THE 243   Stagecraft (3).

Fundamentals of technical theatre practice, including scenery, basic lighting, rigging, and stage management. 

THE 251   Script Analysis (3).

A study of classical and contemporary dramas in terms of plot, character, theme, and language.  Students analyze one script per week.

THE 264   Acting I (3).

An integrative approach to the actor’s emotional, intellectual, physical, and vocal tools.  Exercises in characterization, voice, and movement will be emphasized.


Upper Division

THE 320   Speech Skills and Techniques (3).  

Effective and persuasive oral communication in a variety of situations:  formal address, group discussion interviews, chairing of meetings, and others.  Of particular value for Liberal Studies majors, managers and business persons. 

THE 322   Oral Interpretation of Literature (3).

Principles and practice in the effective delivery of readings in drama, poetry, and prose. 

THE 323   Interpersonal Communication (3).

Prerequisite:  THE  120.

Introductory study of interpersonal communication in face-to-face interaction; consideration of interpersonal roles, needs, barriers, perceptions, and adaptation. 

THE 326   Persuasion (3).

Techniques of argumentation and their application to debate; logic, reasoning and fallacies of reasoning; gathering and testing of evidence, construction of bases, and skills of refutation; practical application through debates about current issues.  Two hours of lecture and two hours of activity per week.

THE 329   Forensics Workshop (2).

Intercollegiate competition in debate, persuasive speaking, oral interpretation, reader’s theatre, and other competition events.  Independent projects in  specialized fields.  (Only 4 units may be used toward the minor.) Repeatable course.  Six hours of production per week.

THE 337   Creative Dramatics (3).

Creative dramatic activities, including theatre games, pantomime, and improvisation.  Of particular value to prospective teachers of young children.  Two hours of lecture and two hours of activity per week.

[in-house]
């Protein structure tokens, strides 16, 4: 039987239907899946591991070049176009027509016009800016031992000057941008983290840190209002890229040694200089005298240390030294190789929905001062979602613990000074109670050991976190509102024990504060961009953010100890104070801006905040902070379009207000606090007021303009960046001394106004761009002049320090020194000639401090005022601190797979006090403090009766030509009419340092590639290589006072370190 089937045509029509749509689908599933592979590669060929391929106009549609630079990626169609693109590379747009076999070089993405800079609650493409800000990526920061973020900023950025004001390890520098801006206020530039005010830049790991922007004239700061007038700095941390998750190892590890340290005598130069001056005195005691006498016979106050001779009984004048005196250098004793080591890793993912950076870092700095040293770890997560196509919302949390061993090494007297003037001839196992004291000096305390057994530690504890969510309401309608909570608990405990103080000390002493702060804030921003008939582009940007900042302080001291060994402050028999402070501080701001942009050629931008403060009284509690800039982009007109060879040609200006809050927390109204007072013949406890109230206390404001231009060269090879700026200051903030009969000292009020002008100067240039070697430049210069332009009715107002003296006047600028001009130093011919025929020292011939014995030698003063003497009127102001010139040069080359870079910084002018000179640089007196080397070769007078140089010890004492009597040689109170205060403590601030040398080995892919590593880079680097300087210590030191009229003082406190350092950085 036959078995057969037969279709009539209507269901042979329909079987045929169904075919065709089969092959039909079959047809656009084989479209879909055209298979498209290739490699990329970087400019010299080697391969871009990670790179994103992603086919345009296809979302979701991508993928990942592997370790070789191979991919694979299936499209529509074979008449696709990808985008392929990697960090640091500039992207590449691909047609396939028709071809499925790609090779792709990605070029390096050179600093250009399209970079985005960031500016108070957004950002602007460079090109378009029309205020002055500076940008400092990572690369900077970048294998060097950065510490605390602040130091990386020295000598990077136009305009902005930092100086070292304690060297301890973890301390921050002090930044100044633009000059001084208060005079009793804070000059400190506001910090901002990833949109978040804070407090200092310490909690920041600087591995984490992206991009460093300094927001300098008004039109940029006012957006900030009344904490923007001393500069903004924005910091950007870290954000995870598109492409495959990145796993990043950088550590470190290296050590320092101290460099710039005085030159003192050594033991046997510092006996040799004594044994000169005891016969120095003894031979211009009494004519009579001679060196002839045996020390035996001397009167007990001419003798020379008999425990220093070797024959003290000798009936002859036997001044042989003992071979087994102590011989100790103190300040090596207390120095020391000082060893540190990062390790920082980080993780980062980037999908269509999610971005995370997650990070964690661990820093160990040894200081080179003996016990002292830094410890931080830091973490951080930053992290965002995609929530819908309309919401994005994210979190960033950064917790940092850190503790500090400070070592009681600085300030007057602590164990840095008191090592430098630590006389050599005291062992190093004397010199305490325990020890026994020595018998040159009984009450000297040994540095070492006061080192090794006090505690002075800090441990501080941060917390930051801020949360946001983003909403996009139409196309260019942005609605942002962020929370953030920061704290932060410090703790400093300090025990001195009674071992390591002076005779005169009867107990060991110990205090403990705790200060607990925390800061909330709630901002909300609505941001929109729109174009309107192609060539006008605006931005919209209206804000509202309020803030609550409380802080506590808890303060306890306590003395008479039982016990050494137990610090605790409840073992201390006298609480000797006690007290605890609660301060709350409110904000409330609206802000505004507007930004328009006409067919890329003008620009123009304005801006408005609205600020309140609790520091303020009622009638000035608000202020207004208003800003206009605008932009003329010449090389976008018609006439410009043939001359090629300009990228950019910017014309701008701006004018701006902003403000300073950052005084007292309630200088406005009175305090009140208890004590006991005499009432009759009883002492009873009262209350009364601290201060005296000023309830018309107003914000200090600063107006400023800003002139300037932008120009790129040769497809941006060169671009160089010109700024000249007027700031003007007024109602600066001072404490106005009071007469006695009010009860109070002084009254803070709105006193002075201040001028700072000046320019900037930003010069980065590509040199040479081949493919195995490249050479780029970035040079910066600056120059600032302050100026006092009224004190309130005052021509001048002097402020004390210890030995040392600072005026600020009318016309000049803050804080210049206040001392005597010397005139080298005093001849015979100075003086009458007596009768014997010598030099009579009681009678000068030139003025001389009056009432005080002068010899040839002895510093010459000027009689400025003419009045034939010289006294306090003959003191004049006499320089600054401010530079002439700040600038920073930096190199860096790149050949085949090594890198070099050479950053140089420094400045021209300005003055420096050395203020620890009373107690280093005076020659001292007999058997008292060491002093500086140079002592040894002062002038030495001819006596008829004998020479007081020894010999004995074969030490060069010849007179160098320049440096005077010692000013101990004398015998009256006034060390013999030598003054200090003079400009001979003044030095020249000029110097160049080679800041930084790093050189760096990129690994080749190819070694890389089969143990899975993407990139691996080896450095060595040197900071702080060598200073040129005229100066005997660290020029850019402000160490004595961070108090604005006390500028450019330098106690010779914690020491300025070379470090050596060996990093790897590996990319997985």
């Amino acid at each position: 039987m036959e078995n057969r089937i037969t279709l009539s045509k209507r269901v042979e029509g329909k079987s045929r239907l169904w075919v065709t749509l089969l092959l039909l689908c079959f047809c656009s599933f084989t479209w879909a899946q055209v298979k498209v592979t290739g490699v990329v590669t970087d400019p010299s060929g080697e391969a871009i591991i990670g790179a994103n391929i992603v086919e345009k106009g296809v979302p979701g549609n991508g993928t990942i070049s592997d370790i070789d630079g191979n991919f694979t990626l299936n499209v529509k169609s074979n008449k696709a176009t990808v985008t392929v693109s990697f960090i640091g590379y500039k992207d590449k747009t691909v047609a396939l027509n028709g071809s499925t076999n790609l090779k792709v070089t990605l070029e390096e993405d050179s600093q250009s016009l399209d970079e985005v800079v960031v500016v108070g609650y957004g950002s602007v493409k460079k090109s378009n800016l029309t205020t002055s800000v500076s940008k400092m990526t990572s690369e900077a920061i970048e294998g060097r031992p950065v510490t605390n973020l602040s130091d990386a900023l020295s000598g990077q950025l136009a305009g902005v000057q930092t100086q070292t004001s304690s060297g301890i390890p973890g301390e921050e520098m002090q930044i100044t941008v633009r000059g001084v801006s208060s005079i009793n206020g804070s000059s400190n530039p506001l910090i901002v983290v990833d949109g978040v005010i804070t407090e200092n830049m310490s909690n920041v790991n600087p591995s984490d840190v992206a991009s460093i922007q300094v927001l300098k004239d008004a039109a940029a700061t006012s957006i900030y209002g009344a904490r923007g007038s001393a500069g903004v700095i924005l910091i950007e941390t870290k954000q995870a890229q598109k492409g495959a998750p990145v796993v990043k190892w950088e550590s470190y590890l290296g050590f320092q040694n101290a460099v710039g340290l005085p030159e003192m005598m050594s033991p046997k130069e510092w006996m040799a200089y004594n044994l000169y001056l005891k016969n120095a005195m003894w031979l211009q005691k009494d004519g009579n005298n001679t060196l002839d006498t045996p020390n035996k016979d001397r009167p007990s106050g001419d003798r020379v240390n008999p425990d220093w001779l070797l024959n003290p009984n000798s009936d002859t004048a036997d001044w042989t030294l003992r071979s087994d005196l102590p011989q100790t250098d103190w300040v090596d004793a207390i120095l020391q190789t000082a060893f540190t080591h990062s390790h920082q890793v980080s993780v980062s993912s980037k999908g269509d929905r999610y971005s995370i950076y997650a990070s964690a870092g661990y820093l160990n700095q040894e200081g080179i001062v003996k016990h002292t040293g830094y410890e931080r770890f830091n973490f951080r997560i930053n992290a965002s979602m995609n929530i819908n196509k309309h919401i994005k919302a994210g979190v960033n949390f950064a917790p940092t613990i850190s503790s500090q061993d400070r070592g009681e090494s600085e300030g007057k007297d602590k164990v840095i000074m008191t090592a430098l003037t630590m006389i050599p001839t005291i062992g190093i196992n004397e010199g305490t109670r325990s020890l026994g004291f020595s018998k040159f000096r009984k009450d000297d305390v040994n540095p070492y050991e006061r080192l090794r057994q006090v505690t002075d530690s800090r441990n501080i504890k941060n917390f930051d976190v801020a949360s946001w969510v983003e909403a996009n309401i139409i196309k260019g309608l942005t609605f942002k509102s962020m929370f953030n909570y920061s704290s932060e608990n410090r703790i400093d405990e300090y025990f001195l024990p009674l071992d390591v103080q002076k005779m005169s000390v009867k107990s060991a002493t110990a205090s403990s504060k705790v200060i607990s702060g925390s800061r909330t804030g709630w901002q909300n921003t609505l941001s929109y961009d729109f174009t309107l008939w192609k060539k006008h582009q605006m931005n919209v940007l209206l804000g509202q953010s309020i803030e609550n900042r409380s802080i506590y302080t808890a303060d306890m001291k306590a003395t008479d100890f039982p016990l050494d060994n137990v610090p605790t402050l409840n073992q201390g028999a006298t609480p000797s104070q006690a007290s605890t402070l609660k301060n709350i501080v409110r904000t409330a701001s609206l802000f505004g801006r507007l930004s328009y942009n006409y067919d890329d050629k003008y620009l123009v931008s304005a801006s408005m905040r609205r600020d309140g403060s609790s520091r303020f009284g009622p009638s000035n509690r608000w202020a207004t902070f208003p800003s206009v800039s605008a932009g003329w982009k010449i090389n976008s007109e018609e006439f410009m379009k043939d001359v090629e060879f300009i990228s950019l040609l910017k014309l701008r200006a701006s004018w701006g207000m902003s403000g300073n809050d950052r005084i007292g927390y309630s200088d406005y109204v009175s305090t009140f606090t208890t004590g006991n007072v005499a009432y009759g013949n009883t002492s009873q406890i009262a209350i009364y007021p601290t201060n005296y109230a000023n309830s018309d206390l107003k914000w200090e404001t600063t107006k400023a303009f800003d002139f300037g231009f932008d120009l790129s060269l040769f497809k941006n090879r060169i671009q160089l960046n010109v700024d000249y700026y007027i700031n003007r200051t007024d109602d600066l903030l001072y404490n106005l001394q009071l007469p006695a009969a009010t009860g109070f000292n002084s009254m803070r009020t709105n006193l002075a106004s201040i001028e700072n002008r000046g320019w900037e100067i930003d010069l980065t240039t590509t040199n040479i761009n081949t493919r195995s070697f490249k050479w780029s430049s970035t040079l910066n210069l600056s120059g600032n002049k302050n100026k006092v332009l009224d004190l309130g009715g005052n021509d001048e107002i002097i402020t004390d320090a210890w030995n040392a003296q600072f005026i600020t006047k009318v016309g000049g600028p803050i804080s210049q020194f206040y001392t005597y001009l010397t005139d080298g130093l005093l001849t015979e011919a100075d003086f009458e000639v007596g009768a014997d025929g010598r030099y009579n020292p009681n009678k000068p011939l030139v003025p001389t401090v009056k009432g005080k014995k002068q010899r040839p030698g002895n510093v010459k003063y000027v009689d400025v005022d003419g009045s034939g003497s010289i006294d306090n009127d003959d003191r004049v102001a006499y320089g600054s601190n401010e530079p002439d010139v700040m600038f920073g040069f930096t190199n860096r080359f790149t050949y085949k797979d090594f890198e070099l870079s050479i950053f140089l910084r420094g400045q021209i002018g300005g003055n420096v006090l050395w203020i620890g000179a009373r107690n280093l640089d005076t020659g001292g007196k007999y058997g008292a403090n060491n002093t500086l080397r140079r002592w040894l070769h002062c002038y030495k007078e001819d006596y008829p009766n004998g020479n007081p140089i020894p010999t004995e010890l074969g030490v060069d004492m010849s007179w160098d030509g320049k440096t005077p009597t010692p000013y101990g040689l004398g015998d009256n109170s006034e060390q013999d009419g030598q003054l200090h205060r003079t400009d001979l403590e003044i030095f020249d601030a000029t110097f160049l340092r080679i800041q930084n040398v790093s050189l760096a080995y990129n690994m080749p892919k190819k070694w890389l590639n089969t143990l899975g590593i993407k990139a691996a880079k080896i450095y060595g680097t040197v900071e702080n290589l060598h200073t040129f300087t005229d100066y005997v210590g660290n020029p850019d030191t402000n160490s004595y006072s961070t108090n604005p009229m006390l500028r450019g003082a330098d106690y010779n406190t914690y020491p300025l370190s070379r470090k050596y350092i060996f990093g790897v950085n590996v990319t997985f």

THE 339   Multicultural Theatre:  Teatro Dominguez (3)

Analysis of educational theatre, multicultural plays, and folktales, leading to practical application of social and creative skills with the creation of short, culturally-enriching productions performed at local schools.  Two hours of lecture and two hours of activity per week.

THE 342   Design/Tech:
Scenery and Lighting (3).

Theory and practice of designing scenery, sets, and lighting for television and stage productions.  (Design/tech courses can be taken in any order.)

THE 343   Design/Tech: Costume and Makeup (3).

Prerequisites:  THE 243.

Exploration and application of the stage design elements found in both costuming  and makeup, including conceptualization, historical and contemporary style, rendering, and costume construction/makeup application techniques.  (Design/Tech courses can be taken in any order.)

THE 346   Theatre Workshop (1-2).

Participation in any aspect of campus theatre or television production including (but not limited to) acting, stage management, scenery, lighting, costume, construction, audio, properties, box office, promotion, and running crews.  This participation includes attendance at Theatre Arts productions for the semester enrolled.

THE 353   Playwriting (3).

Theory and practice in writing for the stage.  Students explore plotting, characterization, and dialogue; scenes and short plays are submitted for discussion and evaluation.